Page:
SAN JOSE, Calif. (KRON) — The mayor of San Jose said he is losing faith in PG&E’s ability to serve the city during major heat waves after more than 100,000 residents lost power when temperatures soared above 100 degrees this week.
The Mayor’s Office wrote, “In a frustrating and menacing replay of August 2020, fears of heat-induced rolling blackouts resulting from insufficient load capacity statewide did not materialize this week, but nearly 100,000 San Jose residents were left in the dark anyway.”
PG&E’s local distribution infrastructure failed in the middle of a scorching heat wave because multiple transformers blew up, according to the mayor’s office. The transformer explosions shut down power for more than 30,000 households and three hospitals in San Jose.
“This is unacceptable,” Mayor Sam Liccardo said.
On Thursday, Liccardo proposed that if PG&E does not present a plan for immediate replacement or repair of the company’s failing infrastructure, the city will seek a court injunction or Public Utility Commission order mandating PG&E to do so.
“I have deep concerns about the safety of our residents and the viability of San Jose small businesses struggling against ongoing failures of a power grid hampered by poor maintenance and outdated equipment,” Liccardo said.
The mayor said his Silicon Valley city’s residents were forced to deal with heat wave-related power outages while other California cities maintained power in even higher temperatures.
“The march of climate change will continue, but other California cities subjected to far worse heat do not suffer the rate of power outages as the City of San Jose. Our residents’ health and safety depend on a reliable grid, and PG&E has an obligation to provide that to San José ratepayers,” Liccardo said.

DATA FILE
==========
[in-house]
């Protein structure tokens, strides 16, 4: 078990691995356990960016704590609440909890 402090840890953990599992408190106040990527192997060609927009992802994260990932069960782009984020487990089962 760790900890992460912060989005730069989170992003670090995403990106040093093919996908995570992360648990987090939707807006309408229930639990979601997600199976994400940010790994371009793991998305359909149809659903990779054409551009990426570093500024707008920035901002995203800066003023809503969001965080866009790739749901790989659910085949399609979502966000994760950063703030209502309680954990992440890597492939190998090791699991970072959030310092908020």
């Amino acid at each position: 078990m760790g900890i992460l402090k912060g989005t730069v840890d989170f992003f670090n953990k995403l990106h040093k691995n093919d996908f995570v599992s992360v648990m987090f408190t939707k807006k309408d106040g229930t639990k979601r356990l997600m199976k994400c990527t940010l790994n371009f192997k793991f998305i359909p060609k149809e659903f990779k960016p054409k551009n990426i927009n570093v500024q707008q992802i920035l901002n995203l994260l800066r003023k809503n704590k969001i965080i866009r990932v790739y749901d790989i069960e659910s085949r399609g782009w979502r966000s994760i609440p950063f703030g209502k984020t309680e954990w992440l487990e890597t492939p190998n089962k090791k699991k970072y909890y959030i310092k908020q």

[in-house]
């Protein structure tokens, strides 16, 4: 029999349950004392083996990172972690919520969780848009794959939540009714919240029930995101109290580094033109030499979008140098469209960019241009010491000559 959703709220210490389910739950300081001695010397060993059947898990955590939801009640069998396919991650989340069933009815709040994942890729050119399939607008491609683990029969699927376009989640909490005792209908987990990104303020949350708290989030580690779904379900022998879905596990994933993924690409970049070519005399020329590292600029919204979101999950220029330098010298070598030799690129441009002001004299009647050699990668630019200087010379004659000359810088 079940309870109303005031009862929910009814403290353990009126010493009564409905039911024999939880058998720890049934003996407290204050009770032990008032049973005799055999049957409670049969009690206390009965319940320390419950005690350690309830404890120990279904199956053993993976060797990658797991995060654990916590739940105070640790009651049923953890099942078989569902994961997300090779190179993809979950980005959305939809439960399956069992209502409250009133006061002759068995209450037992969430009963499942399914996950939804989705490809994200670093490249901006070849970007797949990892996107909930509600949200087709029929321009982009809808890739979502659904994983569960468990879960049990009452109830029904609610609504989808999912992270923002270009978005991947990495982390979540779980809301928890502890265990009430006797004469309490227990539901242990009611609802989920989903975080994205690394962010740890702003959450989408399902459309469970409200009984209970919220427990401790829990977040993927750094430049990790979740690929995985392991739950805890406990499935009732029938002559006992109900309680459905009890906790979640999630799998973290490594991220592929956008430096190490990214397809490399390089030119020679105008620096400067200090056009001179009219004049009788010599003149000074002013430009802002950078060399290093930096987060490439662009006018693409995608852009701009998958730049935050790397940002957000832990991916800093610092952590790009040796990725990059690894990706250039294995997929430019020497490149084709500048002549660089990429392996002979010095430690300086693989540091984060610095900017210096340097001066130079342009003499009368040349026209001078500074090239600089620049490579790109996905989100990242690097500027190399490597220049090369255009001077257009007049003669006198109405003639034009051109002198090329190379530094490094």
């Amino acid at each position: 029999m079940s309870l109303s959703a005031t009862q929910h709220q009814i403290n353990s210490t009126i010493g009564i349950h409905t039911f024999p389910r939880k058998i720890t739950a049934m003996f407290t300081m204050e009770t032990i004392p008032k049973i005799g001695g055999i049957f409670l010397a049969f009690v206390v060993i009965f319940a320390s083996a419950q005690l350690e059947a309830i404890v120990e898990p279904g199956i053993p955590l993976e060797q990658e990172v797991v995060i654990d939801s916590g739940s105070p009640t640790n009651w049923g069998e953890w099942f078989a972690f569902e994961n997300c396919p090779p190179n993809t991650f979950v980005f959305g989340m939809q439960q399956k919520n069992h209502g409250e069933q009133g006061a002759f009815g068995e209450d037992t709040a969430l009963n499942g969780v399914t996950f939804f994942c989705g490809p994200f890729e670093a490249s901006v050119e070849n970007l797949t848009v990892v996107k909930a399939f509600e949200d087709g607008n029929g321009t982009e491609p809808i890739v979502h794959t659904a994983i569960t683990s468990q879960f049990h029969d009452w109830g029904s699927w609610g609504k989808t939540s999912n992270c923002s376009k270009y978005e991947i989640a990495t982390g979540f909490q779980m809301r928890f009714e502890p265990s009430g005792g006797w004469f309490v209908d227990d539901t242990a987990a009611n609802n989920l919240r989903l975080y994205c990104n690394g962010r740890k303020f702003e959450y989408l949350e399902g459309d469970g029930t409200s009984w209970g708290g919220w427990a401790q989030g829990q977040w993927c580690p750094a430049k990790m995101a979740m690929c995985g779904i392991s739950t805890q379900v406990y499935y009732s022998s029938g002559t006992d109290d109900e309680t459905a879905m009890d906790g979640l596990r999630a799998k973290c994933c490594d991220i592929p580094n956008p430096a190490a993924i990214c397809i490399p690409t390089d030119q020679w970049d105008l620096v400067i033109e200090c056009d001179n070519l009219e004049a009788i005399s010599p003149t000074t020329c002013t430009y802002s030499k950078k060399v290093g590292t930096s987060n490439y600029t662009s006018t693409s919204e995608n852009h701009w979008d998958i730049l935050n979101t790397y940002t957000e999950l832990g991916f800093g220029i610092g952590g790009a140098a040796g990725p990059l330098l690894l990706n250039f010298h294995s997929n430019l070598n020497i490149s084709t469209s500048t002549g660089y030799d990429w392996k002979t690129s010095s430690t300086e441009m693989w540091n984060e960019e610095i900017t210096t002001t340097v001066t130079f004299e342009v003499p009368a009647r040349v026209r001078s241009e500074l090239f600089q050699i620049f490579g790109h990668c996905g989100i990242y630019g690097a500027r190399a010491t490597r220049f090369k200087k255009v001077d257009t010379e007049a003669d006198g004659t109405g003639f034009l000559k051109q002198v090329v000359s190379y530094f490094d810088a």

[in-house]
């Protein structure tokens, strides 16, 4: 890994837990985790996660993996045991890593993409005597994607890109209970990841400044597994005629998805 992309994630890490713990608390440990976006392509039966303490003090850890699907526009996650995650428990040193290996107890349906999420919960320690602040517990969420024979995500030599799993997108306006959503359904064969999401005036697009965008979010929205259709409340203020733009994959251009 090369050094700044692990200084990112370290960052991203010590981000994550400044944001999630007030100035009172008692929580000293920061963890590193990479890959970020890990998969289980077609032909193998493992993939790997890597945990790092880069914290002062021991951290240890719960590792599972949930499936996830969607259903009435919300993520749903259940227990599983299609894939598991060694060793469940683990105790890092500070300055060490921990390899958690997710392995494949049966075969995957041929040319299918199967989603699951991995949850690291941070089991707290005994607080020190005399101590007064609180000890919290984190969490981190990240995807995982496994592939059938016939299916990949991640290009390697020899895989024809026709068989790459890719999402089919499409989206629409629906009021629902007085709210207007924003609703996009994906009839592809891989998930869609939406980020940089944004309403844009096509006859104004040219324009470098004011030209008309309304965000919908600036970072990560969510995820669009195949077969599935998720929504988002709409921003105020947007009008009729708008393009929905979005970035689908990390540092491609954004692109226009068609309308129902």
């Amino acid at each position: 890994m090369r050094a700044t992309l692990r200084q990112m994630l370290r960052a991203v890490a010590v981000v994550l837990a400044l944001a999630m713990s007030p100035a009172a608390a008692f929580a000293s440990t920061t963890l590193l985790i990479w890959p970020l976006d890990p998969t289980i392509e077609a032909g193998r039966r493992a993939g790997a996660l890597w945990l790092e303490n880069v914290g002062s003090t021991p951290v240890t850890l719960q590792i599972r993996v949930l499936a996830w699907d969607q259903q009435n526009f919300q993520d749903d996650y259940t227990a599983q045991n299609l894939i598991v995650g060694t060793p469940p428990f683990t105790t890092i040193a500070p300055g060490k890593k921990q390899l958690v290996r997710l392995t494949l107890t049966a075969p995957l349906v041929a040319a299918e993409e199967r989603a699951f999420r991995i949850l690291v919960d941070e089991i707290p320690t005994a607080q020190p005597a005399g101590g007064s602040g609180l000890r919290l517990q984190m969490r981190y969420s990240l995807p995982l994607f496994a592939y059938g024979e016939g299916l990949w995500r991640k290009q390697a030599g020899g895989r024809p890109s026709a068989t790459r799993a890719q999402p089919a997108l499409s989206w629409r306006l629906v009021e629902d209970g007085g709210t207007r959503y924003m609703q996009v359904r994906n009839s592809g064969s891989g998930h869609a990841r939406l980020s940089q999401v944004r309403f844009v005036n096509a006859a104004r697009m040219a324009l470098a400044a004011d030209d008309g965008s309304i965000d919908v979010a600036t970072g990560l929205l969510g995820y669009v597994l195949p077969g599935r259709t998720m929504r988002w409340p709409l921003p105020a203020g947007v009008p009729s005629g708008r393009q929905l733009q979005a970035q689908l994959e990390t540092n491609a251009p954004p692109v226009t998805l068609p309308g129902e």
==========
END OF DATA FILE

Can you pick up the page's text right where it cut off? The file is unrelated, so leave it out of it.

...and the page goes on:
In some East San Jose neighborhoods, including Tully and King, residents reported that the power outages also took down cellular networks operated by AT&T. Backup generators at Santa Clara Valley Medical Center also failed, and its building lost air conditioning, lighting equipment, and computer access.
Liccardo said, “We need to better understand why these failures disproportionately afflict PG&E’s operations in San Jose. More importantly, and we need to get them fixed whether PG&E does so voluntarily, or under judicial or regulatory mandate. We can no longer merely hope that PG&E will live up to its obligation to San Jose ratepayers to do so.”
Heat-fatigued residents sweated out more hot weather Thursday as temperatures climbed up to 102 degrees.
The unprecedented September heat wave prompted the California Independent Operator to issue yet another Flex Alert on Thursday, lasting until 10 p.m. Thursday’s Flex Alert was the ninth consecutive alert for the San Francisco Bay Area. A Flex Alert is a call for consumers to voluntarily conserve electricity when there is a predicted shortage of energy supply, especially if the grid operator needs to dip into reserves to cover demand.
PG&E spokesman Jason King told KRON4 that the utility took an “all-hands-on-deck approach” to keeping the power on in Santa Clara County.
“In response to the week-long, unprecedented heat wave, PG&E has taken an all-hands-on-deck approach to keeping the power on for our customers and restoring it safely and as quickly as possible when there is an outage. We have thousands of coworkers working safely to keep our electric system operating despite the long stretch of triple-digit temperatures and lack of night-time cooling,” King wrote.
“In our San Jose Division, of the 118,000 customers who lost power at various times due to the impact of heat on our system, 70% were restored in six hours of less,” King wrote.
In PG&E’s San Jose and De Anza divisions, more than 500 PG&E employees and contractors responded to outages caused by the heat, including line crews, tree crews and troublemen, according to King.
“More broadly, delivering safe, reliable and clean energy to our customers is at the core of our work. Our electric and gas operations work to deliver for our customers today, while taking into consideration future risks from climate change. That’s why, in 2021, we made $8.6 billion in capital investments to enhance and upgrade PG&E’s infrastructure for safety, reliability and wildfire mitigation,” King wrote.